for days, weeks or months, or no matter how pleasant or desperate
he or she may appear, the attendants are always on the lookout,
anticipating at any time, an outbreak of some kind, and therefore,
ready to prevent injury to others, or to the patient himself
during an attack. At night, the key is turned on everyone.
Locked within their rooms, the patients are safe from an attack
from each other and those within the institution in no danger
Dr. C. M. Rosser, superintendent
in charge of the North Texas Asylum for the Insane has signified
to the governor his desire to retire from the position, and is
now only awaiting the return of his excellency from the North
and it is expected that the resignation will have immediate effect--in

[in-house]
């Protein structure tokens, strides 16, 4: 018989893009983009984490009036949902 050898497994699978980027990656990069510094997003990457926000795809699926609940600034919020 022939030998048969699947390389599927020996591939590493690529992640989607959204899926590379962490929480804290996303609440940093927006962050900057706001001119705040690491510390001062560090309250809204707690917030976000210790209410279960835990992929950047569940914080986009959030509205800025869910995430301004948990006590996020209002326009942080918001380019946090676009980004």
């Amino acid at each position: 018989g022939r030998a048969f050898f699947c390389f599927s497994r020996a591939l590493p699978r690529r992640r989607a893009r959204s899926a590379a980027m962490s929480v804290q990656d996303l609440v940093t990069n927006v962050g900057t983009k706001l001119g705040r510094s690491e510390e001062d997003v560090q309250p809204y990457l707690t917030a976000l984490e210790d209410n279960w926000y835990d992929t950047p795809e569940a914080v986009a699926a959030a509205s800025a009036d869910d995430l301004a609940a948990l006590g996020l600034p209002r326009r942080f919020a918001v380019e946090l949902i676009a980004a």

fact, Dr. Rosser expects to return to Dallas to live, about January
It has appeared that this conclusion
to resign was hurriedly reached by the young physician, who is
now at the head of the largest asylum for the insane in the South,
and his friends feared that some political troubles, some friction
with the administration caused it all, but such is not the case.
For six years previous to his appointment as superintendent
of the asylum, which appointment was made in 1895, Dr. Rosser
was associated in Dallas with the late Dr. J. S. Letcher. The
two had a large practice in that city, and when Governor Culberson
called the younger of the two physicians to be one of the official
family of Texas, Dr. Rosser left his patients in Dallas in the
care of his associate. Recently, Dr. Letcher has passed away.
Ill only a short time, his death came unexpectedly, and it was
this reason that actuated Dr. Rosser in his sudden determination